ATLANTA — The Cubs say they’ve been hard at work narrowing their candidates for the No. 4 overall pick in the draft June 5-7.
Unfortunately for them, so have the college-baseball gods.
The Cubs appeared to be strongly considering taking a pitcher with their first-round pick for the first time in three drafts under Theo Epstein’s watch.
But insiders suggest recent injuries to some of the potentially available pitchers high on their list might lead to the historically better risk-reward selection of a hitter.
That could put Florida high school shortstop Nick Gordon and San Diego high school outfielder/catcher Alex Jackson in play.
In just the last week, it was announced that two of the three pitchers the Cubs projected to be among those who might available at No. 4 — East Carolina’s Jeff Hoffman and UNLV’s Erick Fedde — would undergo Tommy John surgery because of elbow injuries.
“Certainly, it’s sad to see that,” Cubs general manager Jed Hoyer said of Hoffman, who had his best outing with Cubs officials, including Epstein and Hoyer, in attendance. “He’s obviously a kid that worked hard going into this draft year.”
From a baseball standpoint, it could be especially sad for a Cubs front office plotting a strategy for replacing emerging ace Jeff Samardzija long term once he is traded this summer.
Next month’s draft might have been one of the best available, and cost-effective, options.
Even before Fedde’s surgery was announced, Baseball America had the Cubs selecting Texas Christian left-hander Brandon Finnegan at No. 4. Finnegan remains on their radar for that pick despite shoulder inflammation that sidelined him for two weeks until a strong return Friday.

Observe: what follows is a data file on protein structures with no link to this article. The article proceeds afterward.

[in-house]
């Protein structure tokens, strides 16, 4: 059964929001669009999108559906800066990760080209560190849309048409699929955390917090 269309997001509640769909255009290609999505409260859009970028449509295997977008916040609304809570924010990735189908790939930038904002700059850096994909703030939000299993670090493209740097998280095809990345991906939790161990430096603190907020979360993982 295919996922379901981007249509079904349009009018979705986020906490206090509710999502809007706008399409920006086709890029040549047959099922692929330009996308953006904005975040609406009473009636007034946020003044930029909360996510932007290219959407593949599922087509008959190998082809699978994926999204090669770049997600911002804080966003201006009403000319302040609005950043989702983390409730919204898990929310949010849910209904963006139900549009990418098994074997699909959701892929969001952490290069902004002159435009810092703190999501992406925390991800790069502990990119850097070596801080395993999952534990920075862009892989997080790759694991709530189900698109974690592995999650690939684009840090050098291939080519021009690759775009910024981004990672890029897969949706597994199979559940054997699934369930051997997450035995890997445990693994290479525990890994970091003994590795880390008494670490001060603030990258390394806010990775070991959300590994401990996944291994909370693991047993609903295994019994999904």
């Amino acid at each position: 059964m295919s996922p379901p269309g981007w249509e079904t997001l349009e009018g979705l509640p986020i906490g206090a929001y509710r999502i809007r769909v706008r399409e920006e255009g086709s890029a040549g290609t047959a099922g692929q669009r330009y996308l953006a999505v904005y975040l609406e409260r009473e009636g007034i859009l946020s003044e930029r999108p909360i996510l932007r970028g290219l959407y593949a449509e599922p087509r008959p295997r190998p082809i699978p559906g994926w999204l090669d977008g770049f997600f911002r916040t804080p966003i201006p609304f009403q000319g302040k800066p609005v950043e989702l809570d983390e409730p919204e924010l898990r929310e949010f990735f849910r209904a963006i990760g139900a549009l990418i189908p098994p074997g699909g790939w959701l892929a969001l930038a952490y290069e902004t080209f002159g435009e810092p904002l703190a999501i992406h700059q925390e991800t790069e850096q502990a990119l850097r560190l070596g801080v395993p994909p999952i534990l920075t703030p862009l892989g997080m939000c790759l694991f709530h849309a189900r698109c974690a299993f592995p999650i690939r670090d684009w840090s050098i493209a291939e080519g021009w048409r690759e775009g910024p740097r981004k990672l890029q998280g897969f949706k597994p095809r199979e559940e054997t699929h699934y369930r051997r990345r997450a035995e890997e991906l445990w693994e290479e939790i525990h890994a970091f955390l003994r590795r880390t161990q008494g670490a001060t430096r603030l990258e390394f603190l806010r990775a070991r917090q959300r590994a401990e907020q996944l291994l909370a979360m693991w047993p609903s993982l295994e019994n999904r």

He might have to back up that effort with especially strong performances in his final two or three starts for the Cubs to pick him that high.
Most expect the teams ahead of the Cubs to nab the consensus top three pitchers left in the draft: NC State’s Carlos Rodon and high school prospects Tyler Kolek and Brady Aiken.
If any of the three fall to the Cubs, it could make No. 4 an easier pick.
Otherwise, the recent injuries could create a “scramble” by draft day for the Cubs and two or three teams behind them, said one major league player-development source.
Hoyer said the best-available-player approach is the front office’s policy regardless.
“In the [NFL] draft, you get to plug in a guy at defensive end, and you get to draft a quarterback if you need a quarterback,” he said. “We can’t really do that in our game.
“That doesn’t mean you don’t have certain things you look for, certain fits. But when you start drafting for need in baseball, given the fact that players aren’t going to be here for a few years, you can make a lot of mistakes.”